Teaching music online has been a challenge for music teachers since the start of the pandemic. Many instructors are eager to start in-person classes again. (Photo by Cameron Enomoto)

By Cameron Enomoto | Staff Writer

Through the challenging two years brought about by Covid-19, many professors had to find a virtual means of teaching their students. While this may have worked well for certain subjects, music instructors have found it extremely difficult to execute.

Prior to the pandemic, in-person lessons and performances were the norms. Students were able to practice on campus and receive feedback from their instructor immediately. In doing so, students would be able to learn proper techniques and coordination between reading notes and rhythm.

“Students would rather have it explained ‘live’ so that they can ask questions at the time that the questions occur to them,” said professor Anne Lum, who teaches the piano and choir courses at KCC.

Over the platform Zoom, an online video communication site, it is much harder for teachers to evaluate and coach students. When learning piano, it is crucial for beginners to develop good hand placement and posture. However, if teachers are only able to view students from one angle, it’s hard to determine if they are playing correctly. 

In addition to this, Zoom creates issues with audio and sound quality.

“Zoom tends to eat a whole stream of notes, then spit them out in a mess two seconds later,” said Lum. “Sometimes it completely eats notes so that they are not audible at all.”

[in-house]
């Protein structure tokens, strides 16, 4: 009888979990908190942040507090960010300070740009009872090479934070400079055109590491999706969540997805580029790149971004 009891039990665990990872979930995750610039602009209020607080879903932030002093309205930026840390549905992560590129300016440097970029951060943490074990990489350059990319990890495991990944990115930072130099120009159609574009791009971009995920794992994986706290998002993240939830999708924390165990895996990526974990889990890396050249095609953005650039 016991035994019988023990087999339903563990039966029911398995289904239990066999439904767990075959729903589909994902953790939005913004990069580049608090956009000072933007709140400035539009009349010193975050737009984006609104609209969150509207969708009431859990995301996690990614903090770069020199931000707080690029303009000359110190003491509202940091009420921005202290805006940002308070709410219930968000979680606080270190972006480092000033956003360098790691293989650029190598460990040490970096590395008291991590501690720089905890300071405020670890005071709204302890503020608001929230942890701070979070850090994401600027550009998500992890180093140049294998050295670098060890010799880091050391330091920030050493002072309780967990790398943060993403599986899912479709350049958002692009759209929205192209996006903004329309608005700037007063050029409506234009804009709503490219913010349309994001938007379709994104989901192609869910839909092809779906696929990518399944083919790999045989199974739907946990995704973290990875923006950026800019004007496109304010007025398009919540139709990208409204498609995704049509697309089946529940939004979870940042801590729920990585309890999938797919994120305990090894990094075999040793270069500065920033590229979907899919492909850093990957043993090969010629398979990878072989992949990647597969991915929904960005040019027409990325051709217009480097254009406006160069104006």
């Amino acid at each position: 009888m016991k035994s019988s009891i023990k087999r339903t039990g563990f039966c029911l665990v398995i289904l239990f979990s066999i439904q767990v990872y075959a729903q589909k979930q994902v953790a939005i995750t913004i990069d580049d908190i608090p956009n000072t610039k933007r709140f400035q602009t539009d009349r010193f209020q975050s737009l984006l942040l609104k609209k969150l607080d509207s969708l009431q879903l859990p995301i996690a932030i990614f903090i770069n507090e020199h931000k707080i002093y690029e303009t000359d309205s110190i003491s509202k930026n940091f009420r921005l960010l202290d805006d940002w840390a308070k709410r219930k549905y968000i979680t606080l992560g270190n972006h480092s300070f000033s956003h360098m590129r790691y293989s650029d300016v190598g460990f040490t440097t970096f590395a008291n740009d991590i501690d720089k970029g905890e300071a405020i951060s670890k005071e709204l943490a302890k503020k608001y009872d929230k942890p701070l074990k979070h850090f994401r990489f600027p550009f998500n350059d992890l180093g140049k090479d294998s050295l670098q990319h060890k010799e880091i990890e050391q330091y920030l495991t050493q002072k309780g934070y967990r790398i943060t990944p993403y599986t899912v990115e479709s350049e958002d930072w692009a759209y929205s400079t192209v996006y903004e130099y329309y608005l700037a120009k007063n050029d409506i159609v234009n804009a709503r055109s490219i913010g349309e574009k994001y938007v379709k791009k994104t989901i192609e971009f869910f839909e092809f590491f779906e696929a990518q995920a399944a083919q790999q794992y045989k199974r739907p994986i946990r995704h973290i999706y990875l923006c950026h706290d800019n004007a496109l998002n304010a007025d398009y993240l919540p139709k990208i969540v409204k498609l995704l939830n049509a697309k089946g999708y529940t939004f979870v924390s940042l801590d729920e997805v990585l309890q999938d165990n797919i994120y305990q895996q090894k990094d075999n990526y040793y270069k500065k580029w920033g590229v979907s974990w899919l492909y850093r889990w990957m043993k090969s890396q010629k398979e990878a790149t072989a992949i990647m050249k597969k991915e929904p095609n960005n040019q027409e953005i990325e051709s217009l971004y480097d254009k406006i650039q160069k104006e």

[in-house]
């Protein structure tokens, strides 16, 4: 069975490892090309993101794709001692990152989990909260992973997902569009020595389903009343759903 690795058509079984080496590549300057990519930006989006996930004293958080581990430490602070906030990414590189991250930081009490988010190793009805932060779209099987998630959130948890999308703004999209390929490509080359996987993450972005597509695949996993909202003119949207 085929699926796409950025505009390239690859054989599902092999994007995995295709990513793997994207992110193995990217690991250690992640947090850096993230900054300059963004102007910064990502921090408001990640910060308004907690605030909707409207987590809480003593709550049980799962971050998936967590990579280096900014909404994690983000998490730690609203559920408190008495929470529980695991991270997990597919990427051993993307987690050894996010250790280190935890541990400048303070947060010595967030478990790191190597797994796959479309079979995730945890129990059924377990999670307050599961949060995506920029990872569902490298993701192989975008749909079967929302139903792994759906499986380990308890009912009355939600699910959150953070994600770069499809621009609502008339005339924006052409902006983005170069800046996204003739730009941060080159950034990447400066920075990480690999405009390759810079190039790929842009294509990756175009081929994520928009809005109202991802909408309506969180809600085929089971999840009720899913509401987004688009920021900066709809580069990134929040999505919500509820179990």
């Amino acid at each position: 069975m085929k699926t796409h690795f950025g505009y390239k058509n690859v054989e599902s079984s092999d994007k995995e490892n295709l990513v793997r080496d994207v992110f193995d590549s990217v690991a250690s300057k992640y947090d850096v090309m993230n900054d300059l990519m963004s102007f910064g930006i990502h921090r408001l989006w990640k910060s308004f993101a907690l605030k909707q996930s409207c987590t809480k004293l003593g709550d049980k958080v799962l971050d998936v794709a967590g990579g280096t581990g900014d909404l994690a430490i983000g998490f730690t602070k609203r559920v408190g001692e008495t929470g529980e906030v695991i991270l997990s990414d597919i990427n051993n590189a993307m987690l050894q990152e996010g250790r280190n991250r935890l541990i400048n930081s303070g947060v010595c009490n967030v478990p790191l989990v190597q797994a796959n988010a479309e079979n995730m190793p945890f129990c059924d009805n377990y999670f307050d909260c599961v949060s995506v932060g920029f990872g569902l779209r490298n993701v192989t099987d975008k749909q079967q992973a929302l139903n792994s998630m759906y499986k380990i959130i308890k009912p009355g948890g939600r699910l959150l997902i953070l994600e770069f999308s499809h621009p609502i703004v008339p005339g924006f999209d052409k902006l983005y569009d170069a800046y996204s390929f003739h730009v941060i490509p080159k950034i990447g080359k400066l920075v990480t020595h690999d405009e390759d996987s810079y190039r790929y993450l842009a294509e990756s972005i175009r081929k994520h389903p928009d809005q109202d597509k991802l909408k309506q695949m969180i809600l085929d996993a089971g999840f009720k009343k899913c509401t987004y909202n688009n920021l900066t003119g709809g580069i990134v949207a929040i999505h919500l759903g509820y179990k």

This can be problematic since teachers rely heavily on student performance to be able to offer feedback. Not being able to hear properly can cause issues to be overlooked or teachers may spend additional time trying to correct something that may not have been a problem to begin with. Zoom also has a latency effect, which causes a lag between the time a student is playing and the time that other viewers can hear their notes. As a result, each student has to play by themselves instead of with a partner or an instructor.

One of the more demanding aspects of online teaching is requiring students to purchase their own instruments. Not all students are able to afford an instrument, which affects the enrollment greatly. Lum said that enrollment was at an “all-time low” for piano students at KCC.

John Mattox, the guitar and ‘ukulele instructor at KCC, agrees.

“There was definitely more enrollment prior to Covid,” he said. “I have fewer students now.”

With a smaller class size, building rapport can also be a struggle. According to Lum, this happens fairly quickly with an in-person setting, though it doesn’t always happen online.

The most challenging aspect for teachers comes with planning and recording lessons. When it comes to music, getting the right video can be a lengthy process and uploading files can take even longer.

“It takes three times as long to prep the class sites as it does to just teach the class face to face,” said Lum. “I also think that students are burned out on watching so many video tutorials and reading through written directions.”

There are currently five music performance courses being offered this semester. Two of which are piano classes, followed by voice, guitar, and ukulele. All of these courses have room to admit more students, which would help the program grow. As we continue to stay vigilant with the ongoing pandemic, teachers remain hopeful that in-person classes will be available to students again.